The wet-fly swing method can be very effective under the right circumstances, especially in fast flowing riffles at least two-feet deep, and runs with fairly fast current of nutrient poor streams. Cast straight across the current, and make a few line mends upstream to allow the fly to sink and drift drag free downstream. Depending on the current speed, you might cast slightly upstream, or if the fly sinks too quickly, angle your cast more downstream. At the end of the drift, let the fly swing across the current until the fly is directly below you.
A typical nine-foot five weight fly rod and decent quality reel can be used for all of these North American nymphing methods. With the exception of the Brooks and wet-fly swing methods, a weight forward floating line with leaders from nine to 14-feet is all you will need. This is quite different from the European methods discussed in Part I of this series, where rods of ten-feet or longer in two to three weight have become the norm.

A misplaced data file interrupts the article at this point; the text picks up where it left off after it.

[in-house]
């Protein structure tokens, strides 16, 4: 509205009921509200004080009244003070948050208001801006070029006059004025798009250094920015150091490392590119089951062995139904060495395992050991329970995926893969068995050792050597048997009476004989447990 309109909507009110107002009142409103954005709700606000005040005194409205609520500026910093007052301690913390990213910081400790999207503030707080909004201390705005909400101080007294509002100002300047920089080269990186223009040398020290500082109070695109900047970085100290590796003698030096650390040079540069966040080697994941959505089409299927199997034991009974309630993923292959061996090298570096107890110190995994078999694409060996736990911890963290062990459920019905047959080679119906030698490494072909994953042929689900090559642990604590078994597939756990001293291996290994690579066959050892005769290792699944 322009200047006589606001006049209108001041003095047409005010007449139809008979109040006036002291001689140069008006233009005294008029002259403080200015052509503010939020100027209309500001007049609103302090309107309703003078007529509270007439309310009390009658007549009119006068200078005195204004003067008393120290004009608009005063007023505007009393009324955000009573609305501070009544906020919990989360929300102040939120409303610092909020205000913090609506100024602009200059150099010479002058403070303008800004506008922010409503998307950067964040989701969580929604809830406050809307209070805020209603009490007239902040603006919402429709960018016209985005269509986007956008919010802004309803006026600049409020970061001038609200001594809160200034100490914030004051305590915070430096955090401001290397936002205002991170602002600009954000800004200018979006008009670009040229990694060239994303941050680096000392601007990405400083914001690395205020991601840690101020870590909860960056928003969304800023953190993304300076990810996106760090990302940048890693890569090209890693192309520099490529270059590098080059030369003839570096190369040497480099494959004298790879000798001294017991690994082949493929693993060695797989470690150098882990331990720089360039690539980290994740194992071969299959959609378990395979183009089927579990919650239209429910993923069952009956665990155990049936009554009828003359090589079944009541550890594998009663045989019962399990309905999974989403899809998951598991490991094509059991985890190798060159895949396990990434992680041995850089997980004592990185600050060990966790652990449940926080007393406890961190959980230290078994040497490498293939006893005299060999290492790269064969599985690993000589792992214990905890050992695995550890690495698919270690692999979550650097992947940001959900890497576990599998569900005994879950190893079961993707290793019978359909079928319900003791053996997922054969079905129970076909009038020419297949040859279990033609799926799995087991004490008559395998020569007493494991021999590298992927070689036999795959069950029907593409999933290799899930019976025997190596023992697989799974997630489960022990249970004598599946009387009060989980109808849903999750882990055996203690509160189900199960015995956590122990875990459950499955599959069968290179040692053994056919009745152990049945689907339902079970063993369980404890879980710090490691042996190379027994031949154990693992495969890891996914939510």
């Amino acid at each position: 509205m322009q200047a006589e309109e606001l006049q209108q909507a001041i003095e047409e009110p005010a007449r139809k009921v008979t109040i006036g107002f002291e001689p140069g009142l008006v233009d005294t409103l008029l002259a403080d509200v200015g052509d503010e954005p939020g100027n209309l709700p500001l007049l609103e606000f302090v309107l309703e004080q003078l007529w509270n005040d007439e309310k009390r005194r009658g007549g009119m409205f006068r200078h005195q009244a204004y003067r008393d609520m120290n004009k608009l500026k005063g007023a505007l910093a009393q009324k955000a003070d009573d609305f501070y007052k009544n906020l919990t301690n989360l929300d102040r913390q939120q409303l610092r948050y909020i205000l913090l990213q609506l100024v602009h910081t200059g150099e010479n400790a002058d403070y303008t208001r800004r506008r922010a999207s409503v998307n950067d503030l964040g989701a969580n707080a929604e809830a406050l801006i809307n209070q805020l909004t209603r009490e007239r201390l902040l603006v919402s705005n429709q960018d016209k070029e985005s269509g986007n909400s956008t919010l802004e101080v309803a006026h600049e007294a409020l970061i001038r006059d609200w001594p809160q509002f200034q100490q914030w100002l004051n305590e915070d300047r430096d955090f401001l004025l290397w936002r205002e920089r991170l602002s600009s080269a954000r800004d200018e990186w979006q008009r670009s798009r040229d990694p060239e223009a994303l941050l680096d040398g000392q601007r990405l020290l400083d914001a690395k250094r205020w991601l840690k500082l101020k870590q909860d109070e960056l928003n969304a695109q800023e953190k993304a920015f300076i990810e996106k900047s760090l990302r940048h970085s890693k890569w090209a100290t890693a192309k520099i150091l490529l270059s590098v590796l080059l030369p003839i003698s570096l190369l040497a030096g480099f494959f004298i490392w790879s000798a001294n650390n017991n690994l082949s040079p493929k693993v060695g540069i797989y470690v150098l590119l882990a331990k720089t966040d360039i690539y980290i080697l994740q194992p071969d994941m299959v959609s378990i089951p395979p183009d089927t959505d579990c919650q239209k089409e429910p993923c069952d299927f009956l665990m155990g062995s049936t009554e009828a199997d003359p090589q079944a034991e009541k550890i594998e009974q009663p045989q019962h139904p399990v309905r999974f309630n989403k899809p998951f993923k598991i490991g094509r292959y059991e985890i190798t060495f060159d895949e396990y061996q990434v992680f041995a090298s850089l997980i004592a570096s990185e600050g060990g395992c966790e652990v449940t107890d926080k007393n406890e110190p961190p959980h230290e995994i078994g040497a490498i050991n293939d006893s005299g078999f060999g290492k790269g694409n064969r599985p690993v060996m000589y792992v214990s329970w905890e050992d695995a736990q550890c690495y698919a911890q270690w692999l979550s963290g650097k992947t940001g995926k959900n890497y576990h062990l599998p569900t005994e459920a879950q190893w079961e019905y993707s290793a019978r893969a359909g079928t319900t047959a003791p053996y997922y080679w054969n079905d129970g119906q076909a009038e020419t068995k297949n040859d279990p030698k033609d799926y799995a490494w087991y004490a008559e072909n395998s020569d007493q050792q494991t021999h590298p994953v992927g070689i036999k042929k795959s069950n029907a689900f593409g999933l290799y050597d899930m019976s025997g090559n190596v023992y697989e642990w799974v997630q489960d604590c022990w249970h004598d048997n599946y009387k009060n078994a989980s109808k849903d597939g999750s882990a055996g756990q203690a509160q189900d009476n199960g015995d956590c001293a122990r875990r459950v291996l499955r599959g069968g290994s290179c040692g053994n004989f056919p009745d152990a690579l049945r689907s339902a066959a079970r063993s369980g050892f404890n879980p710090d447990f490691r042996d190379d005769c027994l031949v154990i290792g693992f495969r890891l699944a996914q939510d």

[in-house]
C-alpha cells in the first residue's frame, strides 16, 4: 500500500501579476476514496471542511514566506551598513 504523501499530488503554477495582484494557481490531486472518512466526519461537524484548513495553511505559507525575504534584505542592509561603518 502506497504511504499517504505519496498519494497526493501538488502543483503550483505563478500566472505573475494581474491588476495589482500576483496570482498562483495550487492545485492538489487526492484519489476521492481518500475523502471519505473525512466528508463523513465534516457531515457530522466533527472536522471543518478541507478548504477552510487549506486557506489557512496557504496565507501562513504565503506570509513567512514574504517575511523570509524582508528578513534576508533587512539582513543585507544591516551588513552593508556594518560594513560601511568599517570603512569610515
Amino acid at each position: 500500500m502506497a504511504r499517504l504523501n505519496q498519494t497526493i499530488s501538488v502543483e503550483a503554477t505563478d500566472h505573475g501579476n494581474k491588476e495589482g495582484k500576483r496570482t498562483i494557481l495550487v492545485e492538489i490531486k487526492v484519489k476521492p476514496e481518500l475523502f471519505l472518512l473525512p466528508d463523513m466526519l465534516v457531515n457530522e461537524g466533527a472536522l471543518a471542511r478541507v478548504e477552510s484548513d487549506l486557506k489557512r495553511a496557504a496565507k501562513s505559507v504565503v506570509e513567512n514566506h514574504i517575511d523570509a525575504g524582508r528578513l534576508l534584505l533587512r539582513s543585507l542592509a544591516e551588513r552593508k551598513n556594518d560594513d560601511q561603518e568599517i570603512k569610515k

Regardless of the exact equipment needed and specific method, all nymphing methods share two key principles: location and presentation. Location is important as you need to locate likely holding spots of fish and present the fly at the proper location. Location will determine the presentation, which is either done with a drag free drift or the fly is presented to induce a strike. When performing a drag free drift, the fly is located close to the bottom. If you are going to induce a strike, the fly is presented higher up in the water column, in sight of as many fish as possible.
Do not limit yourself by just using one nymphing method. Although some of these methods were developed for specific applications, you can easily adapt them to your own needs. It is feasible to use a few different methods in a single day as you work your way down a river. Be flexible in your approach and pick the method best suited to the conditions to achieve the proper presentation and location.
World of Nymphing Part II:
The North American Approach
by Danie Erasmus
First published in March/April 2014